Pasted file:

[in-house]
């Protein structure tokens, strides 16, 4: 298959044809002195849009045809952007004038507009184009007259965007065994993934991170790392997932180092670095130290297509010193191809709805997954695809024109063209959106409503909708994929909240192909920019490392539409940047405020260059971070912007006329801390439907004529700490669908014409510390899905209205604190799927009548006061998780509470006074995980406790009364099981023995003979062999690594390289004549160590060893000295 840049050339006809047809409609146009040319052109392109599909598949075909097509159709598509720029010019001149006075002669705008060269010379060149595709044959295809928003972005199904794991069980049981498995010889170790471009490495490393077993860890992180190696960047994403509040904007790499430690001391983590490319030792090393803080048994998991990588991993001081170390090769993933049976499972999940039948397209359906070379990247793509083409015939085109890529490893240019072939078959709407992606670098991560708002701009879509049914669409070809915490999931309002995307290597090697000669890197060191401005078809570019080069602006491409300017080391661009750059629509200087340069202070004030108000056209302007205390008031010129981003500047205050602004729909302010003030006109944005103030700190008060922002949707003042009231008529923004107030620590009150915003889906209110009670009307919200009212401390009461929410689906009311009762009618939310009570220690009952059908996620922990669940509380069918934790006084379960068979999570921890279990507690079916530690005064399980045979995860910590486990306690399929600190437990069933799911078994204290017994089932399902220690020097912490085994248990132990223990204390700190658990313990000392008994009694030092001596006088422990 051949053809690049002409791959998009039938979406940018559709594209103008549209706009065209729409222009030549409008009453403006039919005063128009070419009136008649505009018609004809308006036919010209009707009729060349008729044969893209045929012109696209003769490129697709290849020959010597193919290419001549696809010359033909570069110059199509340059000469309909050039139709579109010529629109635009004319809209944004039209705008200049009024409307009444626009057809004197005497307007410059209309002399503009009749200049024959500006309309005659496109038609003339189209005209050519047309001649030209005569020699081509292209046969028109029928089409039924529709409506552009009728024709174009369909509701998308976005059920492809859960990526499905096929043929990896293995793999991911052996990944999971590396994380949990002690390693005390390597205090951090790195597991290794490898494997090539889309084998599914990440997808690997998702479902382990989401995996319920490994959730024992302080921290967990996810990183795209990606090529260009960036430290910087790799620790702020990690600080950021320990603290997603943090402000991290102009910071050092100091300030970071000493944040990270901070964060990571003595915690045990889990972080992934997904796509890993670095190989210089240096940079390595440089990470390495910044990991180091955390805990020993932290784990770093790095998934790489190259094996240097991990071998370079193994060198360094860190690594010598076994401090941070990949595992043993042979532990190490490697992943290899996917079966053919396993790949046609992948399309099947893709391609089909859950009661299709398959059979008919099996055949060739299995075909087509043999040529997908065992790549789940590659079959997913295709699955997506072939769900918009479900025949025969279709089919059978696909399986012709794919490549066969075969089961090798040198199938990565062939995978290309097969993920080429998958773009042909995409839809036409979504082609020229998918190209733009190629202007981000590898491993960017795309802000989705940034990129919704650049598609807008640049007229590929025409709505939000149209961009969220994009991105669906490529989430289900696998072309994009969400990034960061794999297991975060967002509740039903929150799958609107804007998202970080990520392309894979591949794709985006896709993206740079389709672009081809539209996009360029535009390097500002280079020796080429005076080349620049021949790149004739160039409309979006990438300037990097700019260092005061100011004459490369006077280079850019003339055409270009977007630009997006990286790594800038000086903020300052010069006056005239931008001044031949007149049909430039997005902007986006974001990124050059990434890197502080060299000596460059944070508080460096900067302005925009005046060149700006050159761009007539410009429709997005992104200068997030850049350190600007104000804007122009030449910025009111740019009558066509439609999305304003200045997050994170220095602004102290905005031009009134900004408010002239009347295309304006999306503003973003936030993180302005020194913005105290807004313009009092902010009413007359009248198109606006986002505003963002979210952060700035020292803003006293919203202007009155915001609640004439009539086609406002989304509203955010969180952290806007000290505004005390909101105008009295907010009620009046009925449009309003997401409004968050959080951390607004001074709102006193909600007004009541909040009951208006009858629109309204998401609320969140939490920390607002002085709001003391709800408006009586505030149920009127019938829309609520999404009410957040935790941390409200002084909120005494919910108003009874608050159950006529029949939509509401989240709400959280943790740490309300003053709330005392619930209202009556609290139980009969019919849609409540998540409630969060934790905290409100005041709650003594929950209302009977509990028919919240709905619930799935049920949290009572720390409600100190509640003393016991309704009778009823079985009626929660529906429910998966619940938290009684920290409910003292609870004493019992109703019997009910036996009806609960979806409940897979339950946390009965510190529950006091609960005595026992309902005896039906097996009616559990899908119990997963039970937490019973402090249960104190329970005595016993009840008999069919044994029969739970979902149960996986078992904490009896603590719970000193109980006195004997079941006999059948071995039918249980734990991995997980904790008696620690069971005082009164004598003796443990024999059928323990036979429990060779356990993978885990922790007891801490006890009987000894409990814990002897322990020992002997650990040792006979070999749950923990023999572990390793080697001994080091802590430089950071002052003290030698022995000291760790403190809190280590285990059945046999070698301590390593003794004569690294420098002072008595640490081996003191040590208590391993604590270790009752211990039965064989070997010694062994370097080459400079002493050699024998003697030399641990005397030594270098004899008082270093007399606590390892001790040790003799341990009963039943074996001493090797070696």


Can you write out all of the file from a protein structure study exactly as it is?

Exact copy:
[in-house]
């Protein structure tokens, strides 16, 4: 298959044809002195849009045809952007004038507009184009007259965007065994993934991170790392997932180092670095130290297509010193191809709805997954695809024109063209959106409503909708994929909240192909920019490392539409940047405020260059971070912007006329801390439907004529700490669908014409510390899905209205604190799927009548006061998780509470006074995980406790009364099981023995003979062999690594390289004549160590060893000295 840049050339006809047809409609146009040319052109392109599909598949075909097509159709598509720029010019001149006075002669705008060269010379060149595709044959295809928003972005199904794991069980049981498995010889170790471009490495490393077993860890992180190696960047994403509040904007790499430690001391983590490319030792090393803080048994998991990588991993001081170390090769993933049976499972999940039948397209359906070379990247793509083409015939085109890529490893240019072939078959709407992606670098991560708002701009879509049914669409070809915490999931309002995307290597090697000669890197060191401005078809570019080069602006491409300017080391661009750059629509200087340069202070004030108000056209302007205390008031010129981003500047205050602004729909302010003030006109944005103030700190008060922002949707003042009231008529923004107030620590009150915003889906209110009670009307919200009212401390009461929410689906009311009762009618939310009570220690009952059908996620922990669940509380069918934790006084379960068979999570921890279990507690079916530690005064399980045979995860910590486990306690399929600190437990069933799911078994204290017994089932399902220690020097912490085994248990132990223990204390700190658990313990000392008994009694030092001596006088422990 051949053809690049002409791959998009039938979406940018559709594209103008549209706009065209729409222009030549409008009453403006039919005063128009070419009136008649505009018609004809308006036919010209009707009729060349008729044969893209045929012109696209003769490129697709290849020959010597193919290419001549696809010359033909570069110059199509340059000469309909050039139709579109010529629109635009004319809209944004039209705008200049009024409307009444626009057809004197005497307007410059209309002399503009009749200049024959500006309309005659496109038609003339189209005209050519047309001649030209005569020699081509292209046969028109029928089409039924529709409506552009009728024709174009369909509701998308976005059920492809859960990526499905096929043929990896293995793999991911052996990944999971590396994380949990002690390693005390390597205090951090790195597991290794490898494997090539889309084998599914990440997808690997998702479902382990989401995996319920490994959730024992302080921290967990996810990183795209990606090529260009960036430290910087790799620790702020990690600080950021320990603290997603943090402000991290102009910071050092100091300030970071000493944040990270901070964060990571003595915690045990889990972080992934997904796509890993670095190989210089240096940079390595440089990470390495910044990991180091955390805990020993932290784990770093790095998934790489190259094996240097991990071998370079193994060198360094860190690594010598076994401090941070990949595992043993042979532990190490490697992943290899996917079966053919396993790949046609992948399309099947893709391609089909859950009661299709398959059979008919099996055949060739299995075909087509043999040529997908065992790549789940590659079959997913295709699955997506072939769900918009479900025949025969279709089919059978696909399986012709794919490549066969075969089961090798040198199938990565062939995978290309097969993920080429998958773009042909995409839809036409979504082609020229998918190209733009190629202007981000590898491993960017795309802000989705940034990129919704650049598609807008640049007229590929025409709505939000149209961009969220994009991105669906490529989430289900696998072309994009969400990034960061794999297991975060967002509740039903929150799958609107804007998202970080990520392309894979591949794709985006896709993206740079389709672009081809539209996009360029535009390097500002280079020796080429005076080349620049021949790149004739160039409309979006990438300037990097700019260092005061100011004459490369006077280079850019003339055409270009977007630009997006990286790594800038000086903020300052010069006056005239931008001044031949007149049909430039997005902007986006974001990124050059990434890197502080060299000596460059944070508080460096900067302005925009005046060149700006050159761009007539410009429709997005992104200068997030850049350190600007104000804007122009030449910025009111740019009558066509439609999305304003200045997050994170220095602004102290905005031009009134900004408010002239009347295309304006999306503003973003936030993180302005020194913005105290807004313009009092902010009413007359009248198109606006986002505003963002979210952060700035020292803003006293919203202007009155915001609640004439009539086609406002989304509203955010969180952290806007000290505004005390909101105008009295907010009620009046009925449009309003997401409004968050959080951390607004001074709102006193909600007004009541909040009951208006009858629109309204998401609320969140939490920390607002002085709001003391709800408006009586505030149920009127019938829309609520999404009410957040935790941390409200002084909120005494919910108003009874608050159950006529029949939509509401989240709400959280943790740490309300003053709330005392619930209202009556609290139980009969019919849609409540998540409630969060934790905290409100005041709650003594929950209302009977509990028919919240709905619930799935049920949290009572720390409600100190509640003393016991309704009778009823079985009626929660529906429910998966619940938290009684920290409910003292609870004493019992109703019997009910036996009806609960979806409940897979339950946390009965510190529950006091609960005595026992309902005896039906097996009616559990899908119990997963039970937490019973402090249960104190329970005595016993009840008999069919044994029969739970979902149960996986078992904490009896603590719970000193109980006195004997079941006999059948071995039918249980734990991995997980904790008696620690069971005082009164004598003796443990024999059928323990036979429990060779356990993978885990922790007891801490006890009987000894409990814990002897322990020992002997650990040792006979070999749950923990023999572990390793080697001994080091802590430089950071002052003290030698022995000291760790403190809190280590285990059945046999070698301590390593003794004569690294420098002072008595640490081996003191040590208590391993604590270790009752211990039965064989070997010694062994370097080459400079002493050699024998003697030399641990005397030594270098004899008082270093007399606590390892001790040790003799341990009963039943074996001493090797070696």